and trees. His voice was strong and deep, and the fire pit glowed a dull red as the darkening sky wrapped around us.

The love he felt for his community was palpable. After each verse, he spoke the words in Chinese, which translates into

English as:
All beloved Tayan children, all beloved Tayan mothers
Never forget that our space is so very precious
Our earth is so very precious
We want to love it with our lives
We are surrounded forever by waters and mountains
All such beautiful places
We use our lives to protect and love it, for it is all most precious.
He ended the song by exclaiming “Booch!”

“This means the song is ended,” he said quietly.

The music still in our ears, we walked back up the hill. The temperature having dropped precipitously, we were glad for the heated chalet with its heated toilet seat, however incongruous it had seemed earlier.

Despite our best intentions, we slept late the next day. While we’d intended to do the five-hour round trip hike to the Sacred Tree, a 35-meter-high cypress that’s said to be 2,500 years old, by the time we motivated ourselves to leave the cabin it was already noon. We instead confined our wandering to the trails closer to the village. We wandered through impossibly high thickets of bamboo, content to enjoy the splendor of the mountains and forests extending in all directions, and into early rising hikers returning from their visits to the tree.

We had dinner that night at the café, which unlike the communal hall was more of a traditional restaurant with menus and individual meals. Remembering Qesu’s request, we headed over to the church after supper. Every pew was packed with people, singing and swaying to music. The band wasn’t half bad.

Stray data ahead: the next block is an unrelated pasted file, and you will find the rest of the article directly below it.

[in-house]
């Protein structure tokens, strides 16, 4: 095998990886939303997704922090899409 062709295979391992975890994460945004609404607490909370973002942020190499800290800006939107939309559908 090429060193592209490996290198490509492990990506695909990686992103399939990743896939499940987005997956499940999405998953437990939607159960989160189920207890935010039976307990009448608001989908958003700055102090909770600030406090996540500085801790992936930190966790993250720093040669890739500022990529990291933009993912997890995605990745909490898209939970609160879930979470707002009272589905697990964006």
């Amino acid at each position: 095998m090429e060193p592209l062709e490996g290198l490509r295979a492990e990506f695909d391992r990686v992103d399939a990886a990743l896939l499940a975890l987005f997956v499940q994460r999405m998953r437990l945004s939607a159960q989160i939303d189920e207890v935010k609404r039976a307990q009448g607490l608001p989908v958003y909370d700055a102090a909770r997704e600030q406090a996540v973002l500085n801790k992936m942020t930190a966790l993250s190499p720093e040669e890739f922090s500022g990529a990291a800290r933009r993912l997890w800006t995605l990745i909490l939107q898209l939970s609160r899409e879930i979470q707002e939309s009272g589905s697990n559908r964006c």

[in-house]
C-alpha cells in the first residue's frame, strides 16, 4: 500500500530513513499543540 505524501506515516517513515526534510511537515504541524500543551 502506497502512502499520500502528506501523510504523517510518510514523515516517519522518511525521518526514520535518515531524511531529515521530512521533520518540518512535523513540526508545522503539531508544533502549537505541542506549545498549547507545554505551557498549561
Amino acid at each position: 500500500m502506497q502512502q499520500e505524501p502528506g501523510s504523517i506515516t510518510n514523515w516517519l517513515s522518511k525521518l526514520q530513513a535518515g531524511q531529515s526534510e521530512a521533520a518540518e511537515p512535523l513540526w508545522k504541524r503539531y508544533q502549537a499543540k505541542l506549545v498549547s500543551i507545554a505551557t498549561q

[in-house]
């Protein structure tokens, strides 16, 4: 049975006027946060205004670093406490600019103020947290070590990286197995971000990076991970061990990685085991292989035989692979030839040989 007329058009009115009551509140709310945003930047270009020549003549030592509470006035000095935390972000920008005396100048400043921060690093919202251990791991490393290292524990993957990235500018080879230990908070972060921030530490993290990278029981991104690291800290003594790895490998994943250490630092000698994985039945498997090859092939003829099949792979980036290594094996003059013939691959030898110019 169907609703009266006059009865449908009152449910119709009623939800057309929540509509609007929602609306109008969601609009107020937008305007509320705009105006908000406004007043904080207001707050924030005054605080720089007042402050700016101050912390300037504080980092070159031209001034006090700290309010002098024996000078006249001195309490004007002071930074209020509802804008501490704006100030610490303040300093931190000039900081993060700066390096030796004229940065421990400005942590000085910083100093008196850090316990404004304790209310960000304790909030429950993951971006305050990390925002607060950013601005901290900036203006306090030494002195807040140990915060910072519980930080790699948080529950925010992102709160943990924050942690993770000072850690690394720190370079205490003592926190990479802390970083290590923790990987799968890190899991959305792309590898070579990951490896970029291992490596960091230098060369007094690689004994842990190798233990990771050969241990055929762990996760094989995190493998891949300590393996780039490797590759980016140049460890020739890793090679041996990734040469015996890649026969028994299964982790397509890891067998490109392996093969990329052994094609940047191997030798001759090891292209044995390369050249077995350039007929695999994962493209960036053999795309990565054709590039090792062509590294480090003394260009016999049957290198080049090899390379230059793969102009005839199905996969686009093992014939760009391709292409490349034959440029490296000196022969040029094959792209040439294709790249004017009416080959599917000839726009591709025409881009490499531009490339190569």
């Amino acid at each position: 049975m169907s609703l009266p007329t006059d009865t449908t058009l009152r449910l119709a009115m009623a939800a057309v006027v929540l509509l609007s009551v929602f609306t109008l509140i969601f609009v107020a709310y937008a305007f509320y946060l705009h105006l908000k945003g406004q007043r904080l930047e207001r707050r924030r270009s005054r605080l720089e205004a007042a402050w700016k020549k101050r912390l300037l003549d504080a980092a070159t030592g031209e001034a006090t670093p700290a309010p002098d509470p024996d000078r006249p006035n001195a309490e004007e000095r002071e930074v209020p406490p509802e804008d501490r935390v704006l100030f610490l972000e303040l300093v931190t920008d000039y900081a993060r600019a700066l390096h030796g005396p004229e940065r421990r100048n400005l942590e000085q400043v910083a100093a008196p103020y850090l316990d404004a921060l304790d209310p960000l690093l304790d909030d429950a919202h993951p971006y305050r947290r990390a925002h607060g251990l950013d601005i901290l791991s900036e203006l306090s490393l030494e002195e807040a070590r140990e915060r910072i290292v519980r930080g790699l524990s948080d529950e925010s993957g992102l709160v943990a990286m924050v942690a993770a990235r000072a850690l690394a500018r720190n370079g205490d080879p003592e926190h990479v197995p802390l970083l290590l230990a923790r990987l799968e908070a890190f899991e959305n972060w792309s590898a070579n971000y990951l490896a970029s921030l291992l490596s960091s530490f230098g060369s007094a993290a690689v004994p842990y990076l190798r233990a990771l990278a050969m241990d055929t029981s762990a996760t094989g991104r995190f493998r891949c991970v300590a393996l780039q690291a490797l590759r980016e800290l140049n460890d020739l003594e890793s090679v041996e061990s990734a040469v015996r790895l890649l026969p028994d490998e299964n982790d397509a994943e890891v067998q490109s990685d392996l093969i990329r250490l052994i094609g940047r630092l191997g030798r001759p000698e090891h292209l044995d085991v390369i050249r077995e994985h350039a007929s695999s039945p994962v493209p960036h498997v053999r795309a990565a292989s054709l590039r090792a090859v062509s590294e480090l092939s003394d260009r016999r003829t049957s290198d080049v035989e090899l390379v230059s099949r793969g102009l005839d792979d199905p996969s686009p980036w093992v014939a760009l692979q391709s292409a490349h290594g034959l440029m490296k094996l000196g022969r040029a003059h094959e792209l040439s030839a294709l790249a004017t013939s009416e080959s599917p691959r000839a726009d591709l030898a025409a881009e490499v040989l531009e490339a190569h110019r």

We dallied on Sunday, not just because we were in no hurry to head back down the rough road, but also because we’d been invited to the home of the village chief, Masay, after the morning service.

A man in his sixties, Masay’s role in the tribe is largely as spiritual counselor. I wanted to ask him a question that I’d felt uncomfortable asking Yuraw on the first night, given the younger man’s role in the tribe’s present existence as a tourist destination.

After small talk over tea and cookies, I popped the question: “Could Smangus exist without tourism?”

The tribal elder didn’t hesitate in his answer. “Without tourism, there would be no Smangus,” he said. “Young people would leave, unable to make a living in their ancestral home.”

He continued, expressing how very grateful the tribe is for the travelers who continue to come, including politicians who have visited and then acted to assist the community. The road I’d disparaged (and vomited on) just days before, for example, had been unpaved and far more treacherous prior to a 1995 visit by a Hsinchu legislator. Unlike us, the politician had made the hike to the Sacred Tree, and had been so deeply moved that he lobbied to have the road leading to Smangus paved so that others could share the experience. Without such patronage, it is unlikely that Smangus would enjoy its current prosperity.

Endless views of the valley from the village

But at the same time Masay made clear that the determination of the Da’yan people to keep their autonomy would never waver. “The future will be counseled by ourselves,” he said.

I asked him where he saw Smangus in 20 years. “It will continue to get better, in so far as community, culture, and quality of life.”

As he spoke, a group of village children ran by. “Those children will still be here, and they will be the ones in charge. This thing or that may be different, but we will still be Tayan, and this will still be Smangus.”

On this, we thanked the elder and headed down to the coffee shop for a final cup of coffee and postcard view before starting down the long and winding road for home.